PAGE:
25 Theorem Let (α, β) : (, T) (, T ) be an embedding of a medium (, T) into a medium (, T ). Then the reduction (α(), T α() ) is isomorphic to (, T). Proof. For τ T, we define β (τ) = β(τ) α(), the reduction of β(τ) to α(). Let τ = T for T in. Then α()β(τ) = α(t) for α() α(t) in α(). Hence, β maps T to T α(). Let us show that (α, β ) is an isomorphism from (, T) onto (α(), T α() ). (i) β is onto. uppose τ α() τ 0 for some τ T. Then there are P Q in such that α(p)τ α() = α(p)τ = α(q). Let Q = Pm where m is a concise message. We have α(q) = α(pm) = α(p)β(m) = α(p)τ, implying, by Theorem 8.2, β(m) = τ, since β(m) is a concise message. Hence, m = τ for some τ T. Thus β(τ) = τ, which implies β (τ) = β(τ) α() = τ α(). (ii) β is one to one. uppose β (τ 1 ) = β (τ 2 ). ince β (τ 1 ) and β (τ 2 ) are tokens on α() and (, T ) is a medium, we have β(τ 1 ) = β(τ 2 ). Hence, τ 1 = τ 2. (iii) Finally, τ = T α () β (τ) = α(t), since This completes the proof. τ = T α () β (τ) = α (T). We conclude this section with an example of a submedium. Example Let F be a wgfamily of finite subsets of a set X. The representing medium (F, G F ) of F is clearly the reduction of the complete medium (B(X), G B(X) ) to F. Thus, (F, G F ) is a submedium of (B(X), G B(X) ) for any wgfamily F. 12 Media and partial cubes Let G be the graph of a medium (, T). As we observed before, G is a connected bipartite graph, but not any connected bipartite graph is a graph of a medium (see Example 7.1). By Theorems 8.5, 8.6, and 6.5, the graph G is a partial cube: Theorem The graph G of a medium (, T) is a partial cube. We give two more proofs of this important result. The first proof utilizes the concept of Winkler s relation Θ (see ection 6). 25
26 Proof. The four vertices, T, P, and Q of two edges {, T } and {P, Q} that stand in Winkler s relation Θ form a rectangle described by Cases 5 and 6 of Theorem 6.3 (see Figure 6.3 and the text following that figure). ince edges of the graph G correspond to pairs of mutually reverse tokens, it follows from Theorem 9.1 that two edges of G stand in the relation Θ if and only if they represent the same pair of mutually reversed tokens. Thus the relation Θ is an equivalence relation on the set of edges of G. By Theorem 6.5, G is a partial cube. The second proof is based on the result of Theorem 6.6. Proof. The edges of G are coloured by elements of the set J = {{τ, τ}} τ T. ince the shortest paths of G correspond to the concise messages of (, T), condition (i) of Theorem 6.6 is satisfied. A closed walk W in G defines a closed message m for a vertex of W. By Axiom [Mb], the message m is vacuous. Thus every colour appears an even number of times in the walk W. The result follows from Theorem 6.6. Let (, T) be a medium and G be its graph. By Theorem 12.1, G is a partial cube, so there is an isometric embedding α of G into the cube H(X) for some set X. The set α() is a wgfamily F of finite subsets of X. Let (F, G F ) be the representing medium of this wgfamily. These objects are schematically shown in the diagram below, where F is an isometric subgraph of H(X) induced by the family F. (, T) graph of (, T) G α F representing medium (F, G F ) (12.1) Theorem The media (, T) and (F, G F ) are isomorphic. Proof. Clearly, α is a bijection from onto F. By Theorem 8.6 and Definition 6.2, the semicubes of (, T) and G (resp. (F, G F ) and F ) are defined in terms of the metric δ on (resp. the metric d on F). ince α is an isometric embedding, it defines a onetoone correspondence between semicubes of G and F. By Theorem 9.2, τ W τ (resp. γ W γ ) is a bijection from T (resp. G F ) onto the family of semicubes of the medium (, T) (resp. (F, G F )). The above bijections define a bijection β : T G F : β : T {W τ } τ T α {Wγ } γ GF G F ince a pair of opposite semicubes form a partition of the set of states of a medium, we have β( τ) = β(τ). uppose that τ = T for T. Then W τ and T W τ. Therefore, so α()β(τ) = α(t). Hence, α() W β( τ) = W gβ(τ) and α(t) W β(τ), τ = T α()β(τ) = α(t), 26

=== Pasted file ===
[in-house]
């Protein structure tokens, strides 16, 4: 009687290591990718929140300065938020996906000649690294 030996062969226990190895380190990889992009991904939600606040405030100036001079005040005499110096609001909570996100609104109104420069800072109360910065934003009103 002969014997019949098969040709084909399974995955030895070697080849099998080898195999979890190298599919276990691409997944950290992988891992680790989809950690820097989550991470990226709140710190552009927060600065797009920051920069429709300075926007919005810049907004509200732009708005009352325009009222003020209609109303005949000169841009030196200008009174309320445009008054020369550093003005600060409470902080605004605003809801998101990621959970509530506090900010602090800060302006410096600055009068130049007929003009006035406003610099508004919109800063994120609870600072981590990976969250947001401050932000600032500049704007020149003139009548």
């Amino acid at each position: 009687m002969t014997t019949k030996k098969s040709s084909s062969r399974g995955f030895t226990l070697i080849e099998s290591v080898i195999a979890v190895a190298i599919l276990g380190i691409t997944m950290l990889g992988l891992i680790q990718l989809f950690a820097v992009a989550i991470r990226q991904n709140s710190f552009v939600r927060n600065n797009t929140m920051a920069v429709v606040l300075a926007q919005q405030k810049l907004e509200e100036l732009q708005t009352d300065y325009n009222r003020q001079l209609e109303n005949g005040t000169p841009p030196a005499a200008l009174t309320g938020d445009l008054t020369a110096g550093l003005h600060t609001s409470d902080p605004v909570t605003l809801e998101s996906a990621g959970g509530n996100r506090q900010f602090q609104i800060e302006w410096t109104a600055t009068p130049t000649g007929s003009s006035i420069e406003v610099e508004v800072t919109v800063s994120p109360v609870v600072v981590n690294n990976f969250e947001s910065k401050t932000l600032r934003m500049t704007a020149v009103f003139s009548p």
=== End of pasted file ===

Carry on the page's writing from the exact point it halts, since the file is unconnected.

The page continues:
Finite Sets. Theorem 5.1. Two nonempty finite sets have the same cardinality if and only if they are equivalent.